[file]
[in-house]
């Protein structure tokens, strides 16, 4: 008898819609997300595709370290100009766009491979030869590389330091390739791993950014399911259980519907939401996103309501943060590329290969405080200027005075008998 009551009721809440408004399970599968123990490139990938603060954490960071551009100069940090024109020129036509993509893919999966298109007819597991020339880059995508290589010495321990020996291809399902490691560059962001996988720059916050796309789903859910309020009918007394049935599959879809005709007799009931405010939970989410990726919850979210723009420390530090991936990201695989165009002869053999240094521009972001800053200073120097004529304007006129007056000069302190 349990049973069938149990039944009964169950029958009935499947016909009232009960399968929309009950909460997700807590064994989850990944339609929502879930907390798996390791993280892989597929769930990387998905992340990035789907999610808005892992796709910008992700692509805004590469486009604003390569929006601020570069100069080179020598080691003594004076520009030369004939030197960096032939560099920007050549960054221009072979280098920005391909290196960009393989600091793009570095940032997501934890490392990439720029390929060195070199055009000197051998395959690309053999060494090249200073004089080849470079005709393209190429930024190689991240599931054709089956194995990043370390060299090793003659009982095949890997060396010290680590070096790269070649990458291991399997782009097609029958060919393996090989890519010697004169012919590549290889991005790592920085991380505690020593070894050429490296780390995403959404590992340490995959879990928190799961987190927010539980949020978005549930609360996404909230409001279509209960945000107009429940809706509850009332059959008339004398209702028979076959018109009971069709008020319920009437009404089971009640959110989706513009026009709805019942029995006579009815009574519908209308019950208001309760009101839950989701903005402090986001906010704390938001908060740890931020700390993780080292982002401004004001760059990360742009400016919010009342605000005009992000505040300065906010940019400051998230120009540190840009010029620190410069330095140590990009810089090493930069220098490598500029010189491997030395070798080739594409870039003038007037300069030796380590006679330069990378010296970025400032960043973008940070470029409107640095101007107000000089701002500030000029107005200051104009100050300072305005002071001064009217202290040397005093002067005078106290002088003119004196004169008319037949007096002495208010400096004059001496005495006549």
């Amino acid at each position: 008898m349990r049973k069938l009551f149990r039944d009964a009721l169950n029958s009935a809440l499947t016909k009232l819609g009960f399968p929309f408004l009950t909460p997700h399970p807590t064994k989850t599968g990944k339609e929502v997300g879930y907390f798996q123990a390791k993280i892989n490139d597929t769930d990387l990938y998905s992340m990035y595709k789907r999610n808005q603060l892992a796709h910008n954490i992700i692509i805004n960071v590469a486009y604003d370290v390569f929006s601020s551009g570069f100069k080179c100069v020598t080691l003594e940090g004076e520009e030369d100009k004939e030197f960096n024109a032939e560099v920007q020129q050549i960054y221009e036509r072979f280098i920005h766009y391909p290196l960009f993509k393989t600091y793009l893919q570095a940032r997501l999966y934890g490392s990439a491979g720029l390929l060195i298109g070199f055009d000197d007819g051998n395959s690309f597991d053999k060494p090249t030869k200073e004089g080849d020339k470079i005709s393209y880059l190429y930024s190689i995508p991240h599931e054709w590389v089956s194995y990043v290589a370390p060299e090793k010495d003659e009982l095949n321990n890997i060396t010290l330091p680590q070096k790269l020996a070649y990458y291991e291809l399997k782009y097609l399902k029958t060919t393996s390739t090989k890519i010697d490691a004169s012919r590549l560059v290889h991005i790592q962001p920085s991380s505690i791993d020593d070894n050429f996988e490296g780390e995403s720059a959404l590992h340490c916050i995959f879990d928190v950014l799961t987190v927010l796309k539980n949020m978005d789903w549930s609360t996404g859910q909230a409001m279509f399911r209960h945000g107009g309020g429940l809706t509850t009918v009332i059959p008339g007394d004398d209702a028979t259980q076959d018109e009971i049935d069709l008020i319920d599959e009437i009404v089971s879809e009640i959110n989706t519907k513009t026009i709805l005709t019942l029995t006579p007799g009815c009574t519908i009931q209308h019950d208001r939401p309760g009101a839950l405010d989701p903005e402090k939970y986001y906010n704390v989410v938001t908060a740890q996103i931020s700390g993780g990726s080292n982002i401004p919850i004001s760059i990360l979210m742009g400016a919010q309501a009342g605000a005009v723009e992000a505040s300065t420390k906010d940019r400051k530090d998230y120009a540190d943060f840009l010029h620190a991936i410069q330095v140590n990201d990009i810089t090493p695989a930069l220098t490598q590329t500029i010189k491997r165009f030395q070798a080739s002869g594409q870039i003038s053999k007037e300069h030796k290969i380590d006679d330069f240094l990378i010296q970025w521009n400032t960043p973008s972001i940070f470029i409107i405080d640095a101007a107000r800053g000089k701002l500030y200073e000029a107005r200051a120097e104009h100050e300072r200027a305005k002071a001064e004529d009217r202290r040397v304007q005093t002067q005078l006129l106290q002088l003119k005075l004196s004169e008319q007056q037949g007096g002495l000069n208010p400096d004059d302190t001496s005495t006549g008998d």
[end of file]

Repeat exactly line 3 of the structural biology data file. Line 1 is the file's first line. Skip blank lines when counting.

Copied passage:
């Amino acid at each position: 008898m349990r049973k069938l009551f149990r039944d009964a009721l169950n029958s009935a809440l499947t016909k009232l819609g009960f399968p929309f408004l009950t909460p997700h399970p807590t064994k989850t599968g990944k339609e929502v997300g879930y907390f798996q123990a390791k993280i892989n490139d597929t769930d990387l990938y998905s992340m990035y595709k789907r999610n808005q603060l892992a796709h910008n954490i992700i692509i805004n960071v590469a486009y604003d370290v390569f929006s601020s551009g570069f100069k080179c100069v020598t080691l003594e940090g004076e520009e030369d100009k004939e030197f960096n024109a032939e560099v920007q020129q050549i960054y221009e036509r072979f280098i920005h766009y391909p290196l960009f993509k393989t600091y793009l893919q570095a940032r997501l999966y934890g490392s990439a491979g720029l390929l060195i298109g070199f055009d000197d007819g051998n395959s690309f597991d053999k060494p090249t030869k200073e004089g080849d020339k470079i005709s393209y880059l190429y930024s190689i995508p991240h599931e054709w590389v089956s194995y990043v290589a370390p060299e090793k010495d003659e009982l095949n321990n890997i060396t010290l330091p680590q070096k790269l020996a070649y990458y291991e291809l399997k782009y097609l399902k029958t060919t393996s390739t090989k890519i010697d490691a004169s012919r590549l560059v290889h991005i790592q962001p920085s991380s505690i791993d020593d070894n050429f996988e490296g780390e995403s720059a959404l590992h340490c916050i995959f879990d928190v950014l799961t987190v927010l796309k539980n949020m978005d789903w549930s609360t996404g859910q909230a409001m279509f399911r209960h945000g107009g309020g429940l809706t509850t009918v009332i059959p008339g007394d004398d209702a028979t259980q076959d018109e009971i049935d069709l008020i319920d599959e009437i009404v089971s879809e009640i959110n989706t519907k513009t026009i709805l005709t019942l029995t006579p007799g009815c009574t519908i009931q209308h019950d208001r939401p309760g009101a839950l405010d989701p903005e402090k939970y986001y906010n704390v989410v938001t908060a740890q996103i931020s700390g993780g990726s080292n982002i401004p919850i004001s760059i990360l979210m742009g400016a919010q309501a009342g605000a005009v723009e992000a505040s300065t420390k906010d940019r400051k530090d998230y120009a540190d943060f840009l010029h620190a991936i410069q330095v140590n990201d990009i810089t090493p695989a930069l220098t490598q590329t500029i010189k491997r165009f030395q070798a080739s002869g594409q870039i003038s053999k007037e300069h030796k290969i380590d006679d330069f240094l990378i010296q970025w521009n400032t960043p973008s972001i940070f470029i409107i405080d640095a101007a107000r800053g000089k701002l500030y200073e000029a107005r200051a120097e104009h100050e300072r200027a305005k002071a001064e004529d009217r202290r040397v304007q005093t002067q005078l006129l106290q002088l003119k005075l004196s004169e008319q007056q037949g007096g002495l000069n208010p400096d004059d302190t001496s005495t006549g008998d």